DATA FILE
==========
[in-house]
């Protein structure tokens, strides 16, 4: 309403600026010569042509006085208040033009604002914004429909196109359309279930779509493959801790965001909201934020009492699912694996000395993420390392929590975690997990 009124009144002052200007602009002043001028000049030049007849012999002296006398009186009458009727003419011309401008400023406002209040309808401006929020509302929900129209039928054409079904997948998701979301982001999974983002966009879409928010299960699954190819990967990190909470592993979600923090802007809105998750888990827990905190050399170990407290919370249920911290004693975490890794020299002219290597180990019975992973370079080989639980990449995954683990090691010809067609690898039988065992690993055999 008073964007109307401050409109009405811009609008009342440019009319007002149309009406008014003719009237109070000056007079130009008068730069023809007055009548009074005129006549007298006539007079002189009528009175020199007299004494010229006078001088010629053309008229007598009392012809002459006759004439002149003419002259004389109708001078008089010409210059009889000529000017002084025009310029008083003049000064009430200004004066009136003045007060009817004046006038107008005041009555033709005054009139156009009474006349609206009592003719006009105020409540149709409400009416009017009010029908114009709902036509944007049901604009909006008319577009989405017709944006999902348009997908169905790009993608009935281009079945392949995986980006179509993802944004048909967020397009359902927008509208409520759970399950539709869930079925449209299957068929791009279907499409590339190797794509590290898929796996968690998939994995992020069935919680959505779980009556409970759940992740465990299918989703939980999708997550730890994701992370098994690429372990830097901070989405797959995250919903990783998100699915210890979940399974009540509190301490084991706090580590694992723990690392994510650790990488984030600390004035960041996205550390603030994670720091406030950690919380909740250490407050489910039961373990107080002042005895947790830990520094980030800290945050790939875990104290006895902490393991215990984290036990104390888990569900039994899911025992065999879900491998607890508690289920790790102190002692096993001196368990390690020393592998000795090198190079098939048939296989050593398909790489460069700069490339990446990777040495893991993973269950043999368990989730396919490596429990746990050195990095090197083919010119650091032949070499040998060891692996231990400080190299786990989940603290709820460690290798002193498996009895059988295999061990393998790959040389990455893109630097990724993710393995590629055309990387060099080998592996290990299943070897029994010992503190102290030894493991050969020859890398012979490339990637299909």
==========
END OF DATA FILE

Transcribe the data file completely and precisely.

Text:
[in-house]
């Protein structure tokens, strides 16, 4: 309403600026010569042509006085208040033009604002914004429909196109359309279930779509493959801790965001909201934020009492699912694996000395993420390392929590975690997990 009124009144002052200007602009002043001028000049030049007849012999002296006398009186009458009727003419011309401008400023406002209040309808401006929020509302929900129209039928054409079904997948998701979301982001999974983002966009879409928010299960699954190819990967990190909470592993979600923090802007809105998750888990827990905190050399170990407290919370249920911290004693975490890794020299002219290597180990019975992973370079080989639980990449995954683990090691010809067609690898039988065992690993055999 008073964007109307401050409109009405811009609008009342440019009319007002149309009406008014003719009237109070000056007079130009008068730069023809007055009548009074005129006549007298006539007079002189009528009175020199007299004494010229006078001088010629053309008229007598009392012809002459006759004439002149003419002259004389109708001078008089010409210059009889000529000017002084025009310029008083003049000064009430200004004066009136003045007060009817004046006038107008005041009555033709005054009139156009009474006349609206009592003719006009105020409540149709409400009416009017009010029908114009709902036509944007049901604009909006008319577009989405017709944006999902348009997908169905790009993608009935281009079945392949995986980006179509993802944004048909967020397009359902927008509208409520759970399950539709869930079925449209299957068929791009279907499409590339190797794509590290898929796996968690998939994995992020069935919680959505779980009556409970759940992740465990299918989703939980999708997550730890994701992370098994690429372990830097901070989405797959995250919903990783998100699915210890979940399974009540509190301490084991706090580590694992723990690392994510650790990488984030600390004035960041996205550390603030994670720091406030950690919380909740250490407050489910039961373990107080002042005895947790830990520094980030800290945050790939875990104290006895902490393991215990984290036990104390888990569900039994899911025992065999879900491998607890508690289920790790102190002692096993001196368990390690020393592998000795090198190079098939048939296989050593398909790489460069700069490339990446990777040495893991993973269950043999368990989730396919490596429990746990050195990095090197083919010119650091032949070499040998060891692996231990400080190299786990989940603290709820460690290798002193498996009895059988295999061990393998790959040389990455893109630097990724993710393995590629055309990387060099080998592996290990299943070897029994010992503190102290030894493991050969020859890398012979490339990637299909």